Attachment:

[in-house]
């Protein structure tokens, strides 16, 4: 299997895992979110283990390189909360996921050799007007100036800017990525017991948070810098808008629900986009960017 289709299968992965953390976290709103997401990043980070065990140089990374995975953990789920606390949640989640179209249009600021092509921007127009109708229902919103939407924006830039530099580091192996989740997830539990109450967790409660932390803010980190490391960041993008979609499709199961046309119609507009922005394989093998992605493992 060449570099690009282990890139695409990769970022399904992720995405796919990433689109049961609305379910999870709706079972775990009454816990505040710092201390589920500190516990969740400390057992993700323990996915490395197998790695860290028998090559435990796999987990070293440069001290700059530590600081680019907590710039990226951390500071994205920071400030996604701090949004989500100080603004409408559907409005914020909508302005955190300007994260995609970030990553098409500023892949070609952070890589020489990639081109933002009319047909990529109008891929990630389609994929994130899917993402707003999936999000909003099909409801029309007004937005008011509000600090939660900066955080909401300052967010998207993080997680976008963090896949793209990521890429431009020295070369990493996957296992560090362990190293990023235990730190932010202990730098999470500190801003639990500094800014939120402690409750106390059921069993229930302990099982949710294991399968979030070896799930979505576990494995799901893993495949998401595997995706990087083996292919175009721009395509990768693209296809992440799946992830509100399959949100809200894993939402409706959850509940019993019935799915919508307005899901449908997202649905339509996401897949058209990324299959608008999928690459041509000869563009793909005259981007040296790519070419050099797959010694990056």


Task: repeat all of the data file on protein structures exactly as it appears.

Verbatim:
[in-house]
């Protein structure tokens, strides 16, 4: 299997895992979110283990390189909360996921050799007007100036800017990525017991948070810098808008629900986009960017 289709299968992965953390976290709103997401990043980070065990140089990374995975953990789920606390949640989640179209249009600021092509921007127009109708229902919103939407924006830039530099580091192996989740997830539990109450967790409660932390803010980190490391960041993008979609499709199961046309119609507009922005394989093998992605493992 060449570099690009282990890139695409990769970022399904992720995405796919990433689109049961609305379910999870709706079972775990009454816990505040710092201390589920500190516990969740400390057992993700323990996915490395197998790695860290028998090559435990796999987990070293440069001290700059530590600081680019907590710039990226951390500071994205920071400030996604701090949004989500100080603004409408559907409005914020909508302005955190300007994260995609970030990553098409500023892949070609952070890589020489990639081109933002009319047909990529109008891929990630389609994929994130899917993402707003999936999000909003099909409801029309007004937005008011509000600090939660900066955080909401300052967010998207993080997680976008963090896949793209990521890429431009020295070369990493996957296992560090362990190293990023235990730190932010202990730098999470500190801003639990500094800014939120402690409750106390059921069993229930302990099982949710294991399968979030070896799930979505576990494995799901893993495949998401595997995706990087083996292919175009721009395509990768693209296809992440799946992830509100399959949100809200894993939402409706959850509940019993019935799915919508307005899901449908997202649905339509996401897949058209990324299959608008999928690459041509000869563009793909005259981007040296790519070419050099797959010694990056």